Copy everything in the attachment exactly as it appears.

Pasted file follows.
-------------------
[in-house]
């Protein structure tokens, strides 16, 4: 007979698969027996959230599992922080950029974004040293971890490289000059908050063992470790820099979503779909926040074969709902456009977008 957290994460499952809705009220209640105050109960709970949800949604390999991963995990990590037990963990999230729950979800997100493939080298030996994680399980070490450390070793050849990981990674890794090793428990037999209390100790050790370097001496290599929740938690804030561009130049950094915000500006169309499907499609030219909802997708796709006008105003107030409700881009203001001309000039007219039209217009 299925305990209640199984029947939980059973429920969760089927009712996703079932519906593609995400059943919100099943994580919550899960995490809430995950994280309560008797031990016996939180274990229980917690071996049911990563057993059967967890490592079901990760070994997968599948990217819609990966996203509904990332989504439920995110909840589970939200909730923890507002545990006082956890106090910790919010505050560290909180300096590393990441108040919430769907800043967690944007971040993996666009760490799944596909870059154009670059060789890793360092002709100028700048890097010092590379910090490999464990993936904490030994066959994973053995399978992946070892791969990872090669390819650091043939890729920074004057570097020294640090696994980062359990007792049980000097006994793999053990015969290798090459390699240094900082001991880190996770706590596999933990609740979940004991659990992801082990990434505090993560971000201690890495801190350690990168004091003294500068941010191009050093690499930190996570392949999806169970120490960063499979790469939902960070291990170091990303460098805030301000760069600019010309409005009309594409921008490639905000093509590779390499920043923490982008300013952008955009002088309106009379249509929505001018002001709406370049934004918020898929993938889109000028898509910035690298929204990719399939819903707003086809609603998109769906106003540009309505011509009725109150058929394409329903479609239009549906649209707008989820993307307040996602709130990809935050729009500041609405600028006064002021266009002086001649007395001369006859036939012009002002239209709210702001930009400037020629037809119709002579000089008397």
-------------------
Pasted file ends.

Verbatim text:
[in-house]
């Protein structure tokens, strides 16, 4: 007979698969027996959230599992922080950029974004040293971890490289000059908050063992470790820099979503779909926040074969709902456009977008 957290994460499952809705009220209640105050109960709970949800949604390999991963995990990590037990963990999230729950979800997100493939080298030996994680399980070490450390070793050849990981990674890794090793428990037999209390100790050790370097001496290599929740938690804030561009130049950094915000500006169309499907499609030219909802997708796709006008105003107030409700881009203001001309000039007219039209217009 299925305990209640199984029947939980059973429920969760089927009712996703079932519906593609995400059943919100099943994580919550899960995490809430995950994280309560008797031990016996939180274990229980917690071996049911990563057993059967967890490592079901990760070994997968599948990217819609990966996203509904990332989504439920995110909840589970939200909730923890507002545990006082956890106090910790919010505050560290909180300096590393990441108040919430769907800043967690944007971040993996666009760490799944596909870059154009670059060789890793360092002709100028700048890097010092590379910090490999464990993936904490030994066959994973053995399978992946070892791969990872090669390819650091043939890729920074004057570097020294640090696994980062359990007792049980000097006994793999053990015969290798090459390699240094900082001991880190996770706590596999933990609740979940004991659990992801082990990434505090993560971000201690890495801190350690990168004091003294500068941010191009050093690499930190996570392949999806169970120490960063499979790469939902960070291990170091990303460098805030301000760069600019010309409005009309594409921008490639905000093509590779390499920043923490982008300013952008955009002088309106009379249509929505001018002001709406370049934004918020898929993938889109000028898509910035690298929204990719399939819903707003086809609603998109769906106003540009309505011509009725109150058929394409329903479609239009549906649209707008989820993307307040996602709130990809935050729009500041609405600028006064002021266009002086001649007395001369006859036939012009002002239209709210702001930009400037020629037809119709002579000089008397």